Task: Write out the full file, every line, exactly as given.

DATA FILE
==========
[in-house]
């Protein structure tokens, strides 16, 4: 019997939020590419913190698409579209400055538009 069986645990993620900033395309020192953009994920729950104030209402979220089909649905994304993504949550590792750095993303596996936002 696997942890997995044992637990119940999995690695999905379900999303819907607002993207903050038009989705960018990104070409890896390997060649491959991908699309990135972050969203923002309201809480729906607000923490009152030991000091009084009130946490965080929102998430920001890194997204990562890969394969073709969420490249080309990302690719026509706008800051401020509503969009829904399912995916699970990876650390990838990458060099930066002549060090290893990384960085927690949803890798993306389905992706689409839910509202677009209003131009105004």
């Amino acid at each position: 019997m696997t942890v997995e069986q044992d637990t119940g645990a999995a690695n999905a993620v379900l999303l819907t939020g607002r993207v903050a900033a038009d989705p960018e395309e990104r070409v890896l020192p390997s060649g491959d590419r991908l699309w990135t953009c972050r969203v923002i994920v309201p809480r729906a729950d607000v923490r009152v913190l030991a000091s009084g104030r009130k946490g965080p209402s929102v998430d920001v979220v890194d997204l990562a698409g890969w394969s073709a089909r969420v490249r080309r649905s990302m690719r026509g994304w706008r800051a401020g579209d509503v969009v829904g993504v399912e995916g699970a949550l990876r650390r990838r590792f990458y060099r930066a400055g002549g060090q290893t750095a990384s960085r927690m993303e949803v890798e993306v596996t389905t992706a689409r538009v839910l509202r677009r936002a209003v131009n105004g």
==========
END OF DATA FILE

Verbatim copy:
[in-house]
């Protein structure tokens, strides 16, 4: 019997939020590419913190698409579209400055538009 069986645990993620900033395309020192953009994920729950104030209402979220089909649905994304993504949550590792750095993303596996936002 696997942890997995044992637990119940999995690695999905379900999303819907607002993207903050038009989705960018990104070409890896390997060649491959991908699309990135972050969203923002309201809480729906607000923490009152030991000091009084009130946490965080929102998430920001890194997204990562890969394969073709969420490249080309990302690719026509706008800051401020509503969009829904399912995916699970990876650390990838990458060099930066002549060090290893990384960085927690949803890798993306389905992706689409839910509202677009209003131009105004």
């Amino acid at each position: 019997m696997t942890v997995e069986q044992d637990t119940g645990a999995a690695n999905a993620v379900l999303l819907t939020g607002r993207v903050a900033a038009d989705p960018e395309e990104r070409v890896l020192p390997s060649g491959d590419r991908l699309w990135t953009c972050r969203v923002i994920v309201p809480r729906a729950d607000v923490r009152v913190l030991a000091s009084g104030r009130k946490g965080p209402s929102v998430d920001v979220v890194d997204l990562a698409g890969w394969s073709a089909r969420v490249r080309r649905s990302m690719r026509g994304w706008r800051a401020g579209d509503v969009v829904g993504v399912e995916g699970a949550l990876r650390r990838r590792f990458y060099r930066a400055g002549g060090q290893t750095a990384s960085r927690m993303e949803v890798e993306v596996t389905t992706a689409r538009v839910l509202r677009r936002a209003v131009n105004g």